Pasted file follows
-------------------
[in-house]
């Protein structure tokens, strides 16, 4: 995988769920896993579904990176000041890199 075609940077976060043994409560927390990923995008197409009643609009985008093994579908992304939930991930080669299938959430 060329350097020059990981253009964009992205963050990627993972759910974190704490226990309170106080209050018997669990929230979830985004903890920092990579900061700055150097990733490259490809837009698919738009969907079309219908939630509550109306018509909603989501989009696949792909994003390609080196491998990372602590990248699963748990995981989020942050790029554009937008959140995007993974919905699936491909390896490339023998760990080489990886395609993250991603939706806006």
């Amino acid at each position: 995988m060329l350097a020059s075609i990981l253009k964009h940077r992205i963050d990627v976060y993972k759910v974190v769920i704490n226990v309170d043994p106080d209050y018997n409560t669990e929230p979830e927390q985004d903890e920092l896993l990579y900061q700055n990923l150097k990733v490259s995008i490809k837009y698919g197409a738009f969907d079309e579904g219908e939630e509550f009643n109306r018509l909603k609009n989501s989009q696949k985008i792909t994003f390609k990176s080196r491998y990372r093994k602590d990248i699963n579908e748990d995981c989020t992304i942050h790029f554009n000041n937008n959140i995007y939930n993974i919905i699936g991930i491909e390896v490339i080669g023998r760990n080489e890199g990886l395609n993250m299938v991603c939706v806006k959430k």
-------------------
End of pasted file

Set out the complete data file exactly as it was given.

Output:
[in-house]
């Protein structure tokens, strides 16, 4: 995988769920896993579904990176000041890199 075609940077976060043994409560927390990923995008197409009643609009985008093994579908992304939930991930080669299938959430 060329350097020059990981253009964009992205963050990627993972759910974190704490226990309170106080209050018997669990929230979830985004903890920092990579900061700055150097990733490259490809837009698919738009969907079309219908939630509550109306018509909603989501989009696949792909994003390609080196491998990372602590990248699963748990995981989020942050790029554009937008959140995007993974919905699936491909390896490339023998760990080489990886395609993250991603939706806006």
């Amino acid at each position: 995988m060329l350097a020059s075609i990981l253009k964009h940077r992205i963050d990627v976060y993972k759910v974190v769920i704490n226990v309170d043994p106080d209050y018997n409560t669990e929230p979830e927390q985004d903890e920092l896993l990579y900061q700055n990923l150097k990733v490259s995008i490809k837009y698919g197409a738009f969907d079309e579904g219908e939630e509550f009643n109306r018509l909603k609009n989501s989009q696949k985008i792909t994003f390609k990176s080196r491998y990372r093994k602590d990248i699963n579908e748990d995981c989020t992304i942050h790029f554009n000041n937008n959140i995007y939930n993974i919905i699936g991930i491909e390896v490339i080669g023998r760990n080489e890199g990886l395609n993250m299938v991603c939706v806006k959430k």